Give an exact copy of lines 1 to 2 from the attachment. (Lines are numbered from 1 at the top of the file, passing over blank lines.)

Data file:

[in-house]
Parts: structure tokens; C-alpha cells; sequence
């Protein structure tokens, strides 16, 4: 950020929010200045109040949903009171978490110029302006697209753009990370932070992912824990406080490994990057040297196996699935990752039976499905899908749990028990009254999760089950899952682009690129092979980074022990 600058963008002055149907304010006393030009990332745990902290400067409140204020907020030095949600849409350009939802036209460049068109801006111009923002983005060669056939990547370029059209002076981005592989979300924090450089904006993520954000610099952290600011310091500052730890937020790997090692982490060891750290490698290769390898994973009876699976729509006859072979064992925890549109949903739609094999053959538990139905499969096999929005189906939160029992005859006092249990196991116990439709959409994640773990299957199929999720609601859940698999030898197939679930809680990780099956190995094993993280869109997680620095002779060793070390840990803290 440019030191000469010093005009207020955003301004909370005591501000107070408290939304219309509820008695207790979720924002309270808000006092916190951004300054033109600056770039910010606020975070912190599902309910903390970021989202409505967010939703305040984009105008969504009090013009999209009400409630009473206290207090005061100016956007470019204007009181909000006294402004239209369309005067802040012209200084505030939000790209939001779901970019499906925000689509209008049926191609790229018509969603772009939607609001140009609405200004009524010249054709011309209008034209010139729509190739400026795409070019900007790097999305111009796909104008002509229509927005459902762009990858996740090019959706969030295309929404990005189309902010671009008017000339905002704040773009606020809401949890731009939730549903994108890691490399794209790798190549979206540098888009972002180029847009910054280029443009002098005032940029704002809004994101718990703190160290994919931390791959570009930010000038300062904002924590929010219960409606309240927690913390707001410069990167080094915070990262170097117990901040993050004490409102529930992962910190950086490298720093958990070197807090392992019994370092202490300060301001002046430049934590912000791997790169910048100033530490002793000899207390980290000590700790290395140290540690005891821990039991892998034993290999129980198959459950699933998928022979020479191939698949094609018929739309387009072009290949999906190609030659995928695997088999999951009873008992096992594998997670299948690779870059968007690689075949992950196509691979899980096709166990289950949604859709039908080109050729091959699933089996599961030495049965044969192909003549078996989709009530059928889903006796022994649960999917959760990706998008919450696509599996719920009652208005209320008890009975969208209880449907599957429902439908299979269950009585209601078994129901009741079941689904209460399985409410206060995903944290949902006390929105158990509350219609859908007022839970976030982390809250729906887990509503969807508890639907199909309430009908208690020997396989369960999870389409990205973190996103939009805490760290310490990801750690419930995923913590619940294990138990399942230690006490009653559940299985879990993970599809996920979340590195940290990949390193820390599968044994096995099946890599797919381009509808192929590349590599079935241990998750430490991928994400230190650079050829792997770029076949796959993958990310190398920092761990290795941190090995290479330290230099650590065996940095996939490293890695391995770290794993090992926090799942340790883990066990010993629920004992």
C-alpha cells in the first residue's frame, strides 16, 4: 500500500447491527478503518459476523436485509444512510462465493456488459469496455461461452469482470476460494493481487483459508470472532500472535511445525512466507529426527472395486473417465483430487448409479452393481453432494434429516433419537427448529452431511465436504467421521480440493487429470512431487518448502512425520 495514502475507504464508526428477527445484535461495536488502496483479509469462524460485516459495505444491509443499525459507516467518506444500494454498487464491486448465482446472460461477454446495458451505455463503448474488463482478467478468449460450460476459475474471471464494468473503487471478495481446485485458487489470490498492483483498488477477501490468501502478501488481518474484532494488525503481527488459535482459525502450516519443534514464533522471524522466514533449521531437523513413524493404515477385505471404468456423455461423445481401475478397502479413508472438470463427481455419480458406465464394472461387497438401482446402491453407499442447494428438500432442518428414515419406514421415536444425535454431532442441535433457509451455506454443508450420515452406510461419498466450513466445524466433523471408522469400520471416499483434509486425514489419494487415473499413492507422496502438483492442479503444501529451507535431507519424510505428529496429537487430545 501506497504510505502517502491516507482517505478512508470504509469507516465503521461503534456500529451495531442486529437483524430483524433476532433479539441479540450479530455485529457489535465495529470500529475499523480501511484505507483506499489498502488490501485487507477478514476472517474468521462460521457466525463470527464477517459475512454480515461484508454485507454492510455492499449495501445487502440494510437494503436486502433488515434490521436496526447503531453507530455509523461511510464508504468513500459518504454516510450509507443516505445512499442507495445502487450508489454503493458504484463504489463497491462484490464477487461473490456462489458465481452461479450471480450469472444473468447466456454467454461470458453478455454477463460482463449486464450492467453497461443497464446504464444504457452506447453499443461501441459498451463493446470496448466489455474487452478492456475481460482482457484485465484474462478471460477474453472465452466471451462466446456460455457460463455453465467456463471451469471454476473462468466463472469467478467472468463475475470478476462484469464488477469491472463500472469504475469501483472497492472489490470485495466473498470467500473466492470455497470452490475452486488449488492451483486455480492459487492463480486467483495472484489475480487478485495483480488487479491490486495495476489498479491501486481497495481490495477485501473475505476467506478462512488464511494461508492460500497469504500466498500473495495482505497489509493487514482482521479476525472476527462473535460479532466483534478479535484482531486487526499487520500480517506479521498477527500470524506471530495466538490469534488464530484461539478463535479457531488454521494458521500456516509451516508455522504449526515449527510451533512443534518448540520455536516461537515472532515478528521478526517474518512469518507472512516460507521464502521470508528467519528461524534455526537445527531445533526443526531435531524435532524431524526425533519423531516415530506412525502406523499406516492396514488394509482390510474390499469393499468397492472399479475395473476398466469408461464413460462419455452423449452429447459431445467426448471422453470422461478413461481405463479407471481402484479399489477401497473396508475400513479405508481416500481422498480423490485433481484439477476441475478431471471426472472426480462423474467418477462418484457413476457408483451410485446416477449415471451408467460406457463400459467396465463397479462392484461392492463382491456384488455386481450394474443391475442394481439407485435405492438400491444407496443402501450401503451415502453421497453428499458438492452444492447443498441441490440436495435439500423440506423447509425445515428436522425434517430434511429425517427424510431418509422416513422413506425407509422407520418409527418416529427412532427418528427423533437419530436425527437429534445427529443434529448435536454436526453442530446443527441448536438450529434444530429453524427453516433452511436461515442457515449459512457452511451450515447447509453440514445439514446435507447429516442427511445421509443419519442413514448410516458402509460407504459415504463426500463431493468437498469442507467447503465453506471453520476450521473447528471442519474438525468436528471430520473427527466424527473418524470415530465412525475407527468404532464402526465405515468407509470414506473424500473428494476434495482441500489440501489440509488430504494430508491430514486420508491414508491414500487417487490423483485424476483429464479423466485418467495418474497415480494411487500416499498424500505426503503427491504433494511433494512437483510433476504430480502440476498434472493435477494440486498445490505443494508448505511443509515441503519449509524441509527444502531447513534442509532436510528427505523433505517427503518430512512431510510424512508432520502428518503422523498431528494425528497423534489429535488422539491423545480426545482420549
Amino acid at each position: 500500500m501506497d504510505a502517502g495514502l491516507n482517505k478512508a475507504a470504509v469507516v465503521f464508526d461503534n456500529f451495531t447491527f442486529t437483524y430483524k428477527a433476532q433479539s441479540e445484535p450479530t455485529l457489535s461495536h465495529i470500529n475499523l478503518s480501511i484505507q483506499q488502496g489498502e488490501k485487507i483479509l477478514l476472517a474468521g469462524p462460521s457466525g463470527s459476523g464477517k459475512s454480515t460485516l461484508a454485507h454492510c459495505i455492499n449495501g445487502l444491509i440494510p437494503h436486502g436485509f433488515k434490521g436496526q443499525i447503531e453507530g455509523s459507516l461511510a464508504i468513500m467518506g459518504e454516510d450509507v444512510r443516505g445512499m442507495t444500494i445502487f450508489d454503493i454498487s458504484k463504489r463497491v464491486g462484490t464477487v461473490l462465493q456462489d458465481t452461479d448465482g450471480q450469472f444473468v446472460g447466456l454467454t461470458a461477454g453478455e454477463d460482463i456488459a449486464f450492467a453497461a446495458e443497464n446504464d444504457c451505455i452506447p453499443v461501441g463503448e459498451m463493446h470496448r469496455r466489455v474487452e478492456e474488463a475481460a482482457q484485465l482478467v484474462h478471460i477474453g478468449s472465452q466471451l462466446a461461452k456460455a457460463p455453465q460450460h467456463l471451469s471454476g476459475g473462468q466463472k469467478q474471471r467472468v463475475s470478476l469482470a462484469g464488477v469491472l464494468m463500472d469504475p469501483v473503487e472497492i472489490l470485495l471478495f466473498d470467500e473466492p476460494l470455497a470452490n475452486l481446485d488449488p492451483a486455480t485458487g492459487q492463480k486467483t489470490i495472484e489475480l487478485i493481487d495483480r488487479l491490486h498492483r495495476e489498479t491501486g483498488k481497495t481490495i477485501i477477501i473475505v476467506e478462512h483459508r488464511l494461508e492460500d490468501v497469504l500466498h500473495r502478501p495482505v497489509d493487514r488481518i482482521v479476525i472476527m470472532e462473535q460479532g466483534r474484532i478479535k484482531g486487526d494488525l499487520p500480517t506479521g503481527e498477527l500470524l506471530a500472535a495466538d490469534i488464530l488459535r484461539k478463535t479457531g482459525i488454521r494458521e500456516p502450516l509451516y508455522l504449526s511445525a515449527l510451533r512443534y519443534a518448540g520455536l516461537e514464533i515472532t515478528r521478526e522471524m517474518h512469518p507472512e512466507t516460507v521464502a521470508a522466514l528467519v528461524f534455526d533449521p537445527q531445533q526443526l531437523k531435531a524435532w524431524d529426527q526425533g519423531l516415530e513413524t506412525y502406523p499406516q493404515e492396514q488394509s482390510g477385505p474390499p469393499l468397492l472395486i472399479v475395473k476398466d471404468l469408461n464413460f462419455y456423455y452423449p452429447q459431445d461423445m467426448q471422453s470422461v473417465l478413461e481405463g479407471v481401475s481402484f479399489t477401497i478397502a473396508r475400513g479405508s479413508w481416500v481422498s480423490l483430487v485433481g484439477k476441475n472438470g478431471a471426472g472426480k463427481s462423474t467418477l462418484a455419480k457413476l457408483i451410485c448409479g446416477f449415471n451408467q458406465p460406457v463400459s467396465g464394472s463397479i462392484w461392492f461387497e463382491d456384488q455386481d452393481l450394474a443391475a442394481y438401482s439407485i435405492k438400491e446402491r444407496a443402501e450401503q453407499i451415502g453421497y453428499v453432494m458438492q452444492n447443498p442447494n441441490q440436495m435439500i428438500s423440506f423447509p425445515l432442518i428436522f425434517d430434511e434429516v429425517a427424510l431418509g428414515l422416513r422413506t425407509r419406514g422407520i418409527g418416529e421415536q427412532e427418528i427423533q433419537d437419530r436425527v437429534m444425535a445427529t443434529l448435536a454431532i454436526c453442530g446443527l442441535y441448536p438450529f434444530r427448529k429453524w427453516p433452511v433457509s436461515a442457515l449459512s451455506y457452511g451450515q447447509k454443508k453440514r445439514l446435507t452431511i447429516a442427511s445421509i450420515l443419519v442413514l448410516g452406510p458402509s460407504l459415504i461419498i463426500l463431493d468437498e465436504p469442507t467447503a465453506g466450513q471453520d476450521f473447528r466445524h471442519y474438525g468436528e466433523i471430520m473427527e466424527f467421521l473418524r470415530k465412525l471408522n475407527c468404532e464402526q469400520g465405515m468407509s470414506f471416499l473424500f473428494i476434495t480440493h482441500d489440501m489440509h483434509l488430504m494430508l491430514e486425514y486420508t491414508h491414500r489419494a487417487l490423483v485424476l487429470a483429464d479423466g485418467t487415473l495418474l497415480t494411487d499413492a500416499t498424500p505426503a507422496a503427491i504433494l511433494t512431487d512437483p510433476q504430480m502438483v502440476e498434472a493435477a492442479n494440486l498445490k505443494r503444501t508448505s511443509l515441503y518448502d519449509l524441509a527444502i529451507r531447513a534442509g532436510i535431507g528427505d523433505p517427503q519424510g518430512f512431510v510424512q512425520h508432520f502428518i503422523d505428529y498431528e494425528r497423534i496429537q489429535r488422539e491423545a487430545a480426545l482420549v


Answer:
[in-house]
Parts: structure tokens; C-alpha cells; sequence